In 1876, women came to Philadelphia from France, Italy, England, and Germany. Multilingual Howe translated every speech into English on the spot. Exciting as this was, her Mothers’ Day never caught on in the general population.
ANNA JARVIS THREW HER SALAD ON THE FLOOR
Anna Jarvis (1864-1948) knew that her mother, Ann, was a remarkable woman. Of Ann’s eleven children, only four lived to adulthood. The others died in epidemics common in their West Virginia Appalachian community. This inspired Ann to organize Mothers Work Days in the 1858, to teach women new ideas about hygiene and better sanitation.
During the Civil War, Ann urged women to assist both Confederate and Union wounded. After the war, she created a “Mothers Friendship Day” to bring people together in their bitterly divided region. She braved death threats to call for reconciliation. At one event she organized, a band played both “Dixie” and the “Star Spangled Banner” (a popular patriotic song, not yet the national anthem). Then, everyone stood and sang “Auld Lang Syne.”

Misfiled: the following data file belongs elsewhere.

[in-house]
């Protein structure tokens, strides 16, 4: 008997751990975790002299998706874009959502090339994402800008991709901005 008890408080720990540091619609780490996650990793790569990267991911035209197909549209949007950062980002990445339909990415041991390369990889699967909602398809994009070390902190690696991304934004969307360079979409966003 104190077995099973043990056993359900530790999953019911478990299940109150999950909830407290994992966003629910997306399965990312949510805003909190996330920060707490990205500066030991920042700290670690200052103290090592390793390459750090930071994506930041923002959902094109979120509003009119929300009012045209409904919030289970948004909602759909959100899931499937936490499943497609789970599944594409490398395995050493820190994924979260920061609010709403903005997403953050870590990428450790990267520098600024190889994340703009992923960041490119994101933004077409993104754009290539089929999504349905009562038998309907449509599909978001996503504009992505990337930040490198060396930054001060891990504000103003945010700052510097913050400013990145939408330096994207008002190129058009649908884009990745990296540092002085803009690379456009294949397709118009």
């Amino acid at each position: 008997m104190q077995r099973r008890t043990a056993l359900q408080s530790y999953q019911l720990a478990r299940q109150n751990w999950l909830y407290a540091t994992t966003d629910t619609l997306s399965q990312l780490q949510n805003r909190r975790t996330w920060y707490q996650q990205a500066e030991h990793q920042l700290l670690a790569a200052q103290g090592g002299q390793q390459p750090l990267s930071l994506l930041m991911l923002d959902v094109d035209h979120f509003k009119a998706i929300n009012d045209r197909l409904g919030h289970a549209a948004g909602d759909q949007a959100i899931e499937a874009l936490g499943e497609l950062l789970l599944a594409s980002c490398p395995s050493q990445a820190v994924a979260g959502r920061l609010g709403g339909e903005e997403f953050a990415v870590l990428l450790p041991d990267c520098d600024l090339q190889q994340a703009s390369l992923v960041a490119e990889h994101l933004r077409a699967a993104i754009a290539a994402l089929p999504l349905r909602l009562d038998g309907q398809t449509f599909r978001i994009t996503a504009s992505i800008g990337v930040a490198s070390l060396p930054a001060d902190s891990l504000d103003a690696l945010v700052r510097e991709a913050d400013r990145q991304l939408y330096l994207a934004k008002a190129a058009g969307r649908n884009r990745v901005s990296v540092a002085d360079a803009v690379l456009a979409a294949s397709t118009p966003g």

After her courageous and visionary mother died, Anna wanted to honor her. She lobbied hard for a national “Mother’s Day.” With the approval of Congress, Mother’s Day was proclaimed official by President Woodrow Wilson in 1914.
Before you could say “M is for the Many things she gave me; O means only that she’s growing Old…” (from a song titled “Mother,” written in 1915 and loathed by mothers everywhere), the day became a sentimental success, especially for greeting card manufacturers and florists.
By 1920, Anna was deeply sorry she’d ever thought of Mothers’ Day. Hating its commercialization, she spent what money she had lobbying against it. She never married and was never a mother.
One day, so the story goes, Anna ate at Wanamaker’s department store in Philadelphia, which had been an early endorser of her Mother’s Day. In their Tea Room, they offered a “Mother’s Day Salad” on the menu. Anna ordered it, but, when it was served, she stood up, threw the salad to the floor, and walked out, leaving the money on the table. It was a futile gesture. Her holiday had taken hold, and she hated it. It is said that Anna Jarvis died blind, bitter, and broke.